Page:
Science 2.0: Help Students Become Innovative Designers

Our past three columns described how teachers can implement the first three Empowered Learner Standards established by the International Society for Technology in Education (ISTE). This month, we focus on classroom strategies to support the fourth standard: Innovative Designer.

The performance indicators in the Innovative Designer standard align with the practices of scientific inquiry, which help students conduct scientific investigations. Students become innovative designers once they meet these performance indicators:

  • know and use a deliberate design process for generating ideas, testing theories, creating innovative artifacts or solving authentic problems;
  • select and use digital tools to plan and manage a design process that considers design constraints and calculated risks;
  • develop, test, and refine prototypes as part of a cyclical design process; and
  • exhibit a tolerance for ambiguity, perseverance, and the capacity to work with open-ended problems (ISTE 2016). (italics added)

It’s worth noting that only the second performance indicator, where students plan and manage the design process, actually requires using technology. For this indicator, digital mapping tools (e.g., Lucidchart, MindMap) work well.

Defining innovation
Innovation implies that students must come up with something new or original and is often associated with great improvements to the way of life. This is a paradigm that science teachers must shift.

Accomplishments by companies such as Tesla or Apple are the exception, not the norm, and may only serve as a form of inspiration. Teachers should encourage students to be motivated by their successes and learn from their practices, but we must establish a classroom culture and norms that allow students to experience innovation in their own right.

Simplifying innovation
Tony Wagner, author of Creating Innovators, makes the compelling argument that innovation is really just the act of creative problem solving. To foster this type of behavior, he says, a classroom must promote passion, play, and purpose. Creating a classroom culture that grows innovative designers should therefore be examined through the lens of these “three Ps.”

However, not all activities need to promote this definition of innovation. Traditional types of activities are often the necessary foundation for students to learn scientific investigation. Students should still follow prescribed steps that allow them to learn measurement, instrumentation, and observation. However, once students become proficient in these skills, they should begin to choose their own learning path to foster the three Ps.

Science classroom innovation
When students explore their passions and are given the opportunity to find authentic problems with purpose, students will find that their work feels more like play. The timeless quote by Ray Bradbury, “Love what you do, do what you love…” could never be more applicable as when students find passion and purpose in their work.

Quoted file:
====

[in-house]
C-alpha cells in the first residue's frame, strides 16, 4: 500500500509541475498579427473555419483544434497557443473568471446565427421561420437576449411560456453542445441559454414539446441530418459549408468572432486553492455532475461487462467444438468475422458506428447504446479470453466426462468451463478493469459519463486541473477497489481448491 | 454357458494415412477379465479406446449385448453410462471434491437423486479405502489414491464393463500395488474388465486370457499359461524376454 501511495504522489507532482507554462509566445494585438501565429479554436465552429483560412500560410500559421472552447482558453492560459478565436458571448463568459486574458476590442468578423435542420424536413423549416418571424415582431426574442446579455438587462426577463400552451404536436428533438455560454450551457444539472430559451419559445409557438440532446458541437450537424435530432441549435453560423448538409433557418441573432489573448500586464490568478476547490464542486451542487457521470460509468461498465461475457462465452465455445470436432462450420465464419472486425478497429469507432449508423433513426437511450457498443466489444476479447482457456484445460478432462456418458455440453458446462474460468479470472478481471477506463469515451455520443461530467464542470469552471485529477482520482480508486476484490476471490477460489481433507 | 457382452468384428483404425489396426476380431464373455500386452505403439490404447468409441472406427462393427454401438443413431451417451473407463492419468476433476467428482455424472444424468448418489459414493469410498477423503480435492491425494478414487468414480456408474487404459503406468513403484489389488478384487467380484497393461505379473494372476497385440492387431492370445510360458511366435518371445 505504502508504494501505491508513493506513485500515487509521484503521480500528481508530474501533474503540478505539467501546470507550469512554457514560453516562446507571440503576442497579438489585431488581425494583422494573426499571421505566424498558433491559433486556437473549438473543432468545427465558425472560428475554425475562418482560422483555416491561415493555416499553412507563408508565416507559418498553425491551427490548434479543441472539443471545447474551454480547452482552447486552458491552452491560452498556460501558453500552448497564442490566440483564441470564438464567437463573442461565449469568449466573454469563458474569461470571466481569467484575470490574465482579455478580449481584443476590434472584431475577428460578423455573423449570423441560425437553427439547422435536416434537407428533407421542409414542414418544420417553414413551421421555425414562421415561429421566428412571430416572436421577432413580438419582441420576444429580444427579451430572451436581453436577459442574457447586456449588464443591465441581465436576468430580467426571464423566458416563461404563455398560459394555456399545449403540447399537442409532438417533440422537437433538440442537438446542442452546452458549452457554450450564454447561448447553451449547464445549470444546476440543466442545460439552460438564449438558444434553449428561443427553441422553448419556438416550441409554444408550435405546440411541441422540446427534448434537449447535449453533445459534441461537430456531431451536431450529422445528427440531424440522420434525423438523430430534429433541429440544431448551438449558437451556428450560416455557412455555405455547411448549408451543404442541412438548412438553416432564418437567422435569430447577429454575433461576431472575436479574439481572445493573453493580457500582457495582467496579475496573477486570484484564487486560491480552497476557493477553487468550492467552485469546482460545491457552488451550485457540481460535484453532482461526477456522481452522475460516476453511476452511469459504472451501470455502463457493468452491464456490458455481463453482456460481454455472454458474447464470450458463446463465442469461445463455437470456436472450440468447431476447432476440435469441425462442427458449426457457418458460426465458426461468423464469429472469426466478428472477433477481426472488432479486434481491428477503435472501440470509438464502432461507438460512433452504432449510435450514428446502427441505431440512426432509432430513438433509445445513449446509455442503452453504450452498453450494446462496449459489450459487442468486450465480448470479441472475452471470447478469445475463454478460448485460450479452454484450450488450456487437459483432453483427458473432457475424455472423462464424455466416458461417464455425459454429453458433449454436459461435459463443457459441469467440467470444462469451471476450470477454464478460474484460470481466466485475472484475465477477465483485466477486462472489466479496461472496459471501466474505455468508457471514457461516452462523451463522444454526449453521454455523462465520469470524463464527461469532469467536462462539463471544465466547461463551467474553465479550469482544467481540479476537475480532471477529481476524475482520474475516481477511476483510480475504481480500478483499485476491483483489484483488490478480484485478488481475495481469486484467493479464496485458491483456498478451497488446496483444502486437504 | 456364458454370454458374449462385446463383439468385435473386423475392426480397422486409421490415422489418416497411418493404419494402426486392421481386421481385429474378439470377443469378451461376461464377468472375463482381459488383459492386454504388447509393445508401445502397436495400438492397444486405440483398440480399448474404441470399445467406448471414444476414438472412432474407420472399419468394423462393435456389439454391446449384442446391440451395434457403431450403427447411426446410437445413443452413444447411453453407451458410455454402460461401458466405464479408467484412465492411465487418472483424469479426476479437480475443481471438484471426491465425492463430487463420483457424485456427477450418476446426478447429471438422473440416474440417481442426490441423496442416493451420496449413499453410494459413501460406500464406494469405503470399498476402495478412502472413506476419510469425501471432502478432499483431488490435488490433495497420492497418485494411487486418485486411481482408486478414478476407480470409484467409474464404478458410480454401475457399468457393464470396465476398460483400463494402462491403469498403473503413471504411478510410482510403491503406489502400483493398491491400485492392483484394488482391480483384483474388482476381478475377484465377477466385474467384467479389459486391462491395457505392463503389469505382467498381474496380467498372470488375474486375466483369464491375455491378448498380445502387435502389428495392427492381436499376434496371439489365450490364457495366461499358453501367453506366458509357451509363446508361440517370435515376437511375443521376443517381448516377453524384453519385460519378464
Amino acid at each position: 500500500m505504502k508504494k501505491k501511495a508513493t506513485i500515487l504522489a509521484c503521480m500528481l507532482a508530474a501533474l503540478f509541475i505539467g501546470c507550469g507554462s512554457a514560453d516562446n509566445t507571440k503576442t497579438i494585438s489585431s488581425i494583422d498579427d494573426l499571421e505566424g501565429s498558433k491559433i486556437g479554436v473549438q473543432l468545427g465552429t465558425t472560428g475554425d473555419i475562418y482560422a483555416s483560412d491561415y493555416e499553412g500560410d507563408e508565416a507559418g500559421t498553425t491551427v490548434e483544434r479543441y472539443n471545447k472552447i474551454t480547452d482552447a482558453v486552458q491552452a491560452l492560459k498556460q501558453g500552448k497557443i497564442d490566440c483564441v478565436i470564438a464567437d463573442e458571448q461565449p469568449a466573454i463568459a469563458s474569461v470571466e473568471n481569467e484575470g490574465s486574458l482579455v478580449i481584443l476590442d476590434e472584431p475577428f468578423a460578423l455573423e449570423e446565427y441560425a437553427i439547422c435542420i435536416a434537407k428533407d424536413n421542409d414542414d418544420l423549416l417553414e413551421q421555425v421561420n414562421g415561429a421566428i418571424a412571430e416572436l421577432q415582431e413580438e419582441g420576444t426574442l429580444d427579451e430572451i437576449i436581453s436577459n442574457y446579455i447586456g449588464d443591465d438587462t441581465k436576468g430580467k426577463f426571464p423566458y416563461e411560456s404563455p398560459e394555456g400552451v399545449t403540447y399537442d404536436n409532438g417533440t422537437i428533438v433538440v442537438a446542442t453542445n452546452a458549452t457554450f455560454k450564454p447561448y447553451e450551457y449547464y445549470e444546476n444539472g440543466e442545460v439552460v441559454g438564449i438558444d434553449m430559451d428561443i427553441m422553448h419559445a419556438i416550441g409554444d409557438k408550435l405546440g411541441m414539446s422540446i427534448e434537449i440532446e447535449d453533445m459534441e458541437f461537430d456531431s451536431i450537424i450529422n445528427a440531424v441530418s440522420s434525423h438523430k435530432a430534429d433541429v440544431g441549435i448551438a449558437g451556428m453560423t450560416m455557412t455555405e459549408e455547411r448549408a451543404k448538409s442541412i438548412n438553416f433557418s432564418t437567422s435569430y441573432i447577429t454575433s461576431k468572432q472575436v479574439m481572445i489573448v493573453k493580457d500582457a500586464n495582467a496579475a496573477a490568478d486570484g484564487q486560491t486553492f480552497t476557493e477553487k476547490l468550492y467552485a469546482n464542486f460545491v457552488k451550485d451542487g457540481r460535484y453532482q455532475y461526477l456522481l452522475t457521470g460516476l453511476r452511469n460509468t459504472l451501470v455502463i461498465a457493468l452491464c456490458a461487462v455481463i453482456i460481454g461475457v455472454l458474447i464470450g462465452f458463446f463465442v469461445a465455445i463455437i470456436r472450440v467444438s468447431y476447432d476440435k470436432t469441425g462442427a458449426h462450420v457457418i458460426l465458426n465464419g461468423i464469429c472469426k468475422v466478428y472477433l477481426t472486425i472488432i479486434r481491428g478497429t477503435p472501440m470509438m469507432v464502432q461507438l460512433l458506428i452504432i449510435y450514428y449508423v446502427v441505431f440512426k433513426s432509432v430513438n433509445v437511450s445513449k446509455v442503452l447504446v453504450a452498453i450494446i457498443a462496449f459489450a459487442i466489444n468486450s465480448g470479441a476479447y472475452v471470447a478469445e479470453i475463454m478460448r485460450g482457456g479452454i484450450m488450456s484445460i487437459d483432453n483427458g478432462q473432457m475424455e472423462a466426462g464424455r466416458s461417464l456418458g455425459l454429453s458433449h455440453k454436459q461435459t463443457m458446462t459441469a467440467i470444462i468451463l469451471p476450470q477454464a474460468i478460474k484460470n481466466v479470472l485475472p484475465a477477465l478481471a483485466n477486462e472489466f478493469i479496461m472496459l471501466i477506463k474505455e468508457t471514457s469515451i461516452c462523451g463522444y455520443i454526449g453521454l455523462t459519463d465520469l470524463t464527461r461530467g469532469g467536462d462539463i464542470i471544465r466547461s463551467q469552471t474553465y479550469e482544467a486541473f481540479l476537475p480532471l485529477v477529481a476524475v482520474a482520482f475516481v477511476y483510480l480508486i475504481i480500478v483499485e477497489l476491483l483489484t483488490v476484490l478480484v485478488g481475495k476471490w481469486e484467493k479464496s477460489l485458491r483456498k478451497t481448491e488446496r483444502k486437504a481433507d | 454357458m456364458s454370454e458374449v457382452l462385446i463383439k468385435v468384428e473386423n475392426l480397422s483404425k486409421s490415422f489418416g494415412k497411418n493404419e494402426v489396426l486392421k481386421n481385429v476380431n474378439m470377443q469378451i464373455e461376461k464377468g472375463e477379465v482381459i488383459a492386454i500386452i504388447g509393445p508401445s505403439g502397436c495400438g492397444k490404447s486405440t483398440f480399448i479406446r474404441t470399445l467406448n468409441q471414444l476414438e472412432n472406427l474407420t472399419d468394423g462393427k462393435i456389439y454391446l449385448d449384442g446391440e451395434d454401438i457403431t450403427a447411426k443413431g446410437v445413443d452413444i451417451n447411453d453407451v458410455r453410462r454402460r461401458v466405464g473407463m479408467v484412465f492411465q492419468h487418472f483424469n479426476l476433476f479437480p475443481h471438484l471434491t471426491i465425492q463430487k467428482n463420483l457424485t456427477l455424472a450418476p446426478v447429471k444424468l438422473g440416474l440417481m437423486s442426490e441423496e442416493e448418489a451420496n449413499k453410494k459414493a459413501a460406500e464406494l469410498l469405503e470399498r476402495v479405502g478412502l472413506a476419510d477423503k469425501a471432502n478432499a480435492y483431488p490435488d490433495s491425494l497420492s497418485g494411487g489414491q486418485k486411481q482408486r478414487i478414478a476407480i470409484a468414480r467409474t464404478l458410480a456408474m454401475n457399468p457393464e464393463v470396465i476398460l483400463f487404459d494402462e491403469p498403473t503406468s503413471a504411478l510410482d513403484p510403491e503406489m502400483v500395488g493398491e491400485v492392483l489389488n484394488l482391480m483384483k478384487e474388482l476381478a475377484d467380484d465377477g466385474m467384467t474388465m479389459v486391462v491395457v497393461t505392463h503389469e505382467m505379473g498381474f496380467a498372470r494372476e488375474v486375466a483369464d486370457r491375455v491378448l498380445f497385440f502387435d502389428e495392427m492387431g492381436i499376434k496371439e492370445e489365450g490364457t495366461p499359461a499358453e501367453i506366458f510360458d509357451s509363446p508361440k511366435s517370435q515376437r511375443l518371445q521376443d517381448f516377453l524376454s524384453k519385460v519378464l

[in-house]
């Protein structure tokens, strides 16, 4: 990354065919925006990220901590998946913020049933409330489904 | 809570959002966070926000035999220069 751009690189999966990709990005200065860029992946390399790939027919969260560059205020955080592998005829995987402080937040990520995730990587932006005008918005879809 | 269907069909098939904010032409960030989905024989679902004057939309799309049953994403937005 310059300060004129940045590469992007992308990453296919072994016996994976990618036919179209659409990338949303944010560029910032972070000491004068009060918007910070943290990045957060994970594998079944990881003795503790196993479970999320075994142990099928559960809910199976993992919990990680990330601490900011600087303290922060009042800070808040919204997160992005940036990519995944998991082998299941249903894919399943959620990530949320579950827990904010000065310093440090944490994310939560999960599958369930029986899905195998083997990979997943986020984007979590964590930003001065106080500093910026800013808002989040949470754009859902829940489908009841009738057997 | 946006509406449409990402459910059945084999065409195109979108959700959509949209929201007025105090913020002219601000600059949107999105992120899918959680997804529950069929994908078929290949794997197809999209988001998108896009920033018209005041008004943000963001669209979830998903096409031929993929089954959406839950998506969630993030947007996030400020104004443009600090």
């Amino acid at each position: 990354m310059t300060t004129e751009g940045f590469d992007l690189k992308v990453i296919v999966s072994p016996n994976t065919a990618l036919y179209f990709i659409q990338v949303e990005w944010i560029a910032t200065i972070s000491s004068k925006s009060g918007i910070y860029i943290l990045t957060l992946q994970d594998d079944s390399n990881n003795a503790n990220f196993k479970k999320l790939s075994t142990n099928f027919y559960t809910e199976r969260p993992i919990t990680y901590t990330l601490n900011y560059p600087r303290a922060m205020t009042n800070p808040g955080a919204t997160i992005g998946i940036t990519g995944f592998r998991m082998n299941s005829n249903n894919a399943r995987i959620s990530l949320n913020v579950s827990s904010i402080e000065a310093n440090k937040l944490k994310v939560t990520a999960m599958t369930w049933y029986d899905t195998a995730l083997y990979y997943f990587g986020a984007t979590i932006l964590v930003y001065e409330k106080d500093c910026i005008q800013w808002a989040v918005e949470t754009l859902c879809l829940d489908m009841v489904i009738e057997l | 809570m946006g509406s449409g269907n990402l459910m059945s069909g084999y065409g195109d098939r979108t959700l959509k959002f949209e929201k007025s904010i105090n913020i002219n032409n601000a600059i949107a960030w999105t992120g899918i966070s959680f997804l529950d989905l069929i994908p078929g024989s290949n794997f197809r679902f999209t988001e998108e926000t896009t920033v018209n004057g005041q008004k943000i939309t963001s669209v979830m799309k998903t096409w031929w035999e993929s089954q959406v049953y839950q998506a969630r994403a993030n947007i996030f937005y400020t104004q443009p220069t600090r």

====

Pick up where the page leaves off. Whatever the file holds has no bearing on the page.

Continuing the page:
Teachers can begin activities with simple questions, “Tell us what waves do?” “Show us how a chemical reaction works.” and “Is our local stream healthy?” Although such questions are derived from traditional activities, students can take ownership of each question when they choose their path and add purpose to their work. Finally, students also need to develop a tenacious approach to these problems so they demonstrate grit. When that happens, we begin to see innovation.

Ben Smith (ben@edtechinnovators.com) is an educational technology program specialist, and Jared Mader (jared@edtechinnovators.com) is the director of educational technology, for the Lincoln Intermediate Unit in New Oxford, Pennsylvania. They conduct teacher workshops on technology in the classroom nationwide.

Reference
International Society for Technology in Education (ISTE). 2016. The 2016 ISTE standards for students. Arlington, VA: ISTE. http://bit.ly/ISTE-standards

Editor’s Note

This article was originally published in the January 2017 issue of The Science Teacher journal from the National Science Teachers Association (NSTA).

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3 Comments

  1. Kristy Streckewald
    Posted June 19, 2017 at 1:04 pm | Permalink

    The design process is critical for students to become innovative and problem solving thinkers. The NGSS identifies students as young as kindergarten as participants in this engineering process. As a kindergarten teacher, it can be daunting to read articles, such as this, and see how it can be implemented in the classroom. As you stated, Tony Wagner indicates that innovation is an act of problem solving that incorporates passion, play and purpose. Here is what that looks like in kindergarten.